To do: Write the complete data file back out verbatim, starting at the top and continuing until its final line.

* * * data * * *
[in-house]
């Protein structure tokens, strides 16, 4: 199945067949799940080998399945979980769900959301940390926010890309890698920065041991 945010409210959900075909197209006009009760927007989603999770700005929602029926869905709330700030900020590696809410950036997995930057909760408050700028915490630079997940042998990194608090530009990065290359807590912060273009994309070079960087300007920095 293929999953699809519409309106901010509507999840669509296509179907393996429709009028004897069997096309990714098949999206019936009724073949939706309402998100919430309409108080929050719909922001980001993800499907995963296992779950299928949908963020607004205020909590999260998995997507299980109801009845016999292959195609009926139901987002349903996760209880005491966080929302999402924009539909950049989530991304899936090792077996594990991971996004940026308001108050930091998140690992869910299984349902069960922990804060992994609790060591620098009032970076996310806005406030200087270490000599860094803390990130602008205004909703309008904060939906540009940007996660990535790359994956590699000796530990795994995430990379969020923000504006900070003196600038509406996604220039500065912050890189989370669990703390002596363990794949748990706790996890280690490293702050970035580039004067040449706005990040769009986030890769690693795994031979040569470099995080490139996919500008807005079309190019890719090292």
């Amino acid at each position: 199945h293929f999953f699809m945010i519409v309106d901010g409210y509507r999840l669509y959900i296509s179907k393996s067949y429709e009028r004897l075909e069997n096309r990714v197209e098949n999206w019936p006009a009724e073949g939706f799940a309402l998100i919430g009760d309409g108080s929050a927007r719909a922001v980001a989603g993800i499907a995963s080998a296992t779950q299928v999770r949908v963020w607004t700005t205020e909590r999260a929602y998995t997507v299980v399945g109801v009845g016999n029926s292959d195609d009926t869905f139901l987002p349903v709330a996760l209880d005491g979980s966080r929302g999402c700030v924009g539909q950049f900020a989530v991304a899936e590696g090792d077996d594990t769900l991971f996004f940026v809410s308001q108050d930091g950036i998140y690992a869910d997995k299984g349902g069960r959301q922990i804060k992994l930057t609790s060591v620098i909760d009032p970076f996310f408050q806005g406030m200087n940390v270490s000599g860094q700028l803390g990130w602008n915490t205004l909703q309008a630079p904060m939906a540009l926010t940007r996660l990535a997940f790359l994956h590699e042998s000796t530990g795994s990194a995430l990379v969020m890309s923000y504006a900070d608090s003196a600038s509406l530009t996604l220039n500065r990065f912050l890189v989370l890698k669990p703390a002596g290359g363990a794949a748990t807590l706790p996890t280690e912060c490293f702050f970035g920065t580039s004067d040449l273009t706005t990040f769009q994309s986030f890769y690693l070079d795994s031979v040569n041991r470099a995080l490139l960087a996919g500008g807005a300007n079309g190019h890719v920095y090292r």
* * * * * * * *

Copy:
[in-house]
């Protein structure tokens, strides 16, 4: 199945067949799940080998399945979980769900959301940390926010890309890698920065041991 945010409210959900075909197209006009009760927007989603999770700005929602029926869905709330700030900020590696809410950036997995930057909760408050700028915490630079997940042998990194608090530009990065290359807590912060273009994309070079960087300007920095 293929999953699809519409309106901010509507999840669509296509179907393996429709009028004897069997096309990714098949999206019936009724073949939706309402998100919430309409108080929050719909922001980001993800499907995963296992779950299928949908963020607004205020909590999260998995997507299980109801009845016999292959195609009926139901987002349903996760209880005491966080929302999402924009539909950049989530991304899936090792077996594990991971996004940026308001108050930091998140690992869910299984349902069960922990804060992994609790060591620098009032970076996310806005406030200087270490000599860094803390990130602008205004909703309008904060939906540009940007996660990535790359994956590699000796530990795994995430990379969020923000504006900070003196600038509406996604220039500065912050890189989370669990703390002596363990794949748990706790996890280690490293702050970035580039004067040449706005990040769009986030890769690693795994031979040569470099995080490139996919500008807005079309190019890719090292």
């Amino acid at each position: 199945h293929f999953f699809m945010i519409v309106d901010g409210y509507r999840l669509y959900i296509s179907k393996s067949y429709e009028r004897l075909e069997n096309r990714v197209e098949n999206w019936p006009a009724e073949g939706f799940a309402l998100i919430g009760d309409g108080s929050a927007r719909a922001v980001a989603g993800i499907a995963s080998a296992t779950q299928v999770r949908v963020w607004t700005t205020e909590r999260a929602y998995t997507v299980v399945g109801v009845g016999n029926s292959d195609d009926t869905f139901l987002p349903v709330a996760l209880d005491g979980s966080r929302g999402c700030v924009g539909q950049f900020a989530v991304a899936e590696g090792d077996d594990t769900l991971f996004f940026v809410s308001q108050d930091g950036i998140y690992a869910d997995k299984g349902g069960r959301q922990i804060k992994l930057t609790s060591v620098i909760d009032p970076f996310f408050q806005g406030m200087n940390v270490s000599g860094q700028l803390g990130w602008n915490t205004l909703q309008a630079p904060m939906a540009l926010t940007r996660l990535a997940f790359l994956h590699e042998s000796t530990g795994s990194a995430l990379v969020m890309s923000y504006a900070d608090s003196a600038s509406l530009t996604l220039n500065r990065f912050l890189v989370l890698k669990p703390a002596g290359g363990a794949a748990t807590l706790p996890t280690e912060c490293f702050f970035g920065t580039s004067d040449l273009t706005t990040f769009q994309s986030f890769y690693l070079d795994s031979v040569n041991r470099a995080l490139l960087a996919g500008g807005a300007n079309g190019h890719v920095y090292r």